Saturday, February 16, 2019

Getting Started

Getting Started

Let's get started by writing a test for a hypothetical function that adds two numbers. First, create a sum.js file: Then, create a file named sum.test.js. This will contain our actual test:

Algebraic Effects in JavaScript part 1 - continuations and control transfer

Algebraic Effects in JavaScript part 1 - continuations and control transfer

This is the first post of a series about Algebraic Effects and Handlers. Both approaches are valuables and give different insights on the topic. However, not everyone (including me), has the prerequisites to grasp the concepts of Category theory and Abstract Algebra.

Algebraic Effects in JavaScript part 2 - Capturing continuations with Generators

Algebraic Effects in JavaScript part 2 - Capturing continuations with Generators

This is the second part of a series about Algebraic Effects and Handlers. In the first post we introduced the notions of continuation and control transfer. We saw how programs written in Continuation Passing Style (CPS) are more flexible in terms of control transfer manipulation.

Yield! Yield! How Generators work in JavaScript.

Yield! Yield! How Generators work in JavaScript.

If the title doesn’t already give a hint, we will be discussing generators in this piece. Before going into generators let’s revise some basics about functions.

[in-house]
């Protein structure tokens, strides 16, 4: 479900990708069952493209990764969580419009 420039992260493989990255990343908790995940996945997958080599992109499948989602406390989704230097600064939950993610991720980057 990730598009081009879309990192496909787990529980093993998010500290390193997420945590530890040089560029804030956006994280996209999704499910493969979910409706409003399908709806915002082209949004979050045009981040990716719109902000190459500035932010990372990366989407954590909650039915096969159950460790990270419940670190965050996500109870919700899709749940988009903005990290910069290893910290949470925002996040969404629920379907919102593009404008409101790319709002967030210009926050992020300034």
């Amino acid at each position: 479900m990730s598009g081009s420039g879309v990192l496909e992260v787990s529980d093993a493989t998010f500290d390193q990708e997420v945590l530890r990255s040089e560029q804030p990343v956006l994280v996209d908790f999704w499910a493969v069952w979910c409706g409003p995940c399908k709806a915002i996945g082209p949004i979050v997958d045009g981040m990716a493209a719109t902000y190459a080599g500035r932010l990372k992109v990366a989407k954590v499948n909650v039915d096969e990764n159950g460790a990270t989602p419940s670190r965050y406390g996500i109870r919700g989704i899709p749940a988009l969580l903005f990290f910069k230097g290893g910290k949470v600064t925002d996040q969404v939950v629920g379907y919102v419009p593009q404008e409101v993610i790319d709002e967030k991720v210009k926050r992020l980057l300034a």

How to Make Pizza

How to Make Pizza

Our best recipe for pizza dough is adapted from the one used at Roberta’s, the pizza utopia in Bushwick, Brooklyn. It provides a delicate, extraordinarily flavorful dough that will last — and improve — in the refrigerator for up to a week.

Type-Safe & Composable GraphQL in Elm

Type-Safe & Composable GraphQL in Elm

Elm is the ideal language for building GraphQL requests. Because it is type-safe and has an expressive type system, you can take full advantage of having a typed API (i.e. your GraphQL Schema).

By example: Continuation-passing style in JavaScript

By example: Continuation-passing style in JavaScript

Continuation-passing style (CPS) originated as a style of programming in the 1970s, and it rose to prominence as an intermediate representation for compilers of advanced programming languages in the 1980s and 1990s.

Getting Started

Let's get started by writing a test for a hypothetical function that adds two numbers. First, create a sum.js file: Then, create a fil...